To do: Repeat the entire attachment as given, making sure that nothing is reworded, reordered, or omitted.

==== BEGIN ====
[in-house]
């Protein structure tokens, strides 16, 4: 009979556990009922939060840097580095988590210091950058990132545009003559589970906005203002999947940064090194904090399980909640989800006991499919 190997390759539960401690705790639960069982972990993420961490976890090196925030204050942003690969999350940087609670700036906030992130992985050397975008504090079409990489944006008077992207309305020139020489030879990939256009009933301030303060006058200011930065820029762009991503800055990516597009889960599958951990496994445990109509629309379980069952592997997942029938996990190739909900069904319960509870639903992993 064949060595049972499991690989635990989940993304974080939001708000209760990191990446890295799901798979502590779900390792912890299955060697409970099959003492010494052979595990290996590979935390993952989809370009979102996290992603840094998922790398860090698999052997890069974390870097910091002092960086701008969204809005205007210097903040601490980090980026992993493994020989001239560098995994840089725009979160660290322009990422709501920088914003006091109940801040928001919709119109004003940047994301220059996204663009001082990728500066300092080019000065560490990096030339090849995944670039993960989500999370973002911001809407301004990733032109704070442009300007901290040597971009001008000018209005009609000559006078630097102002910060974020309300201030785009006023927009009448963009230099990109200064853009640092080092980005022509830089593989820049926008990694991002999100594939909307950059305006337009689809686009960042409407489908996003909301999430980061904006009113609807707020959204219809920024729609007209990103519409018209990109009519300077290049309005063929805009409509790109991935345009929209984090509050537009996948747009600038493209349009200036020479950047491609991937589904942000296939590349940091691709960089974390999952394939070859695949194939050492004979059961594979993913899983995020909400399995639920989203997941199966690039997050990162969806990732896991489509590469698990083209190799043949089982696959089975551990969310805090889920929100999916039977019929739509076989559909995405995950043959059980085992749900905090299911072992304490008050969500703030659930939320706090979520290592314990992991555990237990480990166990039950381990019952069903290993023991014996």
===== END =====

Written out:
[in-house]
């Protein structure tokens, strides 16, 4: 009979556990009922939060840097580095988590210091950058990132545009003559589970906005203002999947940064090194904090399980909640989800006991499919 190997390759539960401690705790639960069982972990993420961490976890090196925030204050942003690969999350940087609670700036906030992130992985050397975008504090079409990489944006008077992207309305020139020489030879990939256009009933301030303060006058200011930065820029762009991503800055990516597009889960599958951990496994445990109509629309379980069952592997997942029938996990190739909900069904319960509870639903992993 064949060595049972499991690989635990989940993304974080939001708000209760990191990446890295799901798979502590779900390792912890299955060697409970099959003492010494052979595990290996590979935390993952989809370009979102996290992603840094998922790398860090698999052997890069974390870097910091002092960086701008969204809005205007210097903040601490980090980026992993493994020989001239560098995994840089725009979160660290322009990422709501920088914003006091109940801040928001919709119109004003940047994301220059996204663009001082990728500066300092080019000065560490990096030339090849995944670039993960989500999370973002911001809407301004990733032109704070442009300007901290040597971009001008000018209005009609000559006078630097102002910060974020309300201030785009006023927009009448963009230099990109200064853009640092080092980005022509830089593989820049926008990694991002999100594939909307950059305006337009689809686009960042409407489908996003909301999430980061904006009113609807707020959204219809920024729609007209990103519409018209990109009519300077290049309005063929805009409509790109991935345009929209984090509050537009996948747009600038493209349009200036020479950047491609991937589904942000296939590349940091691709960089974390999952394939070859695949194939050492004979059961594979993913899983995020909400399995639920989203997941199966690039997050990162969806990732896991489509590469698990083209190799043949089982696959089975551990969310805090889920929100999916039977019929739509076989559909995405995950043959059980085992749900905090299911072992304490008050969500703030659930939320706090979520290592314990992991555990237990480990166990039950381990019952069903290993023991014996």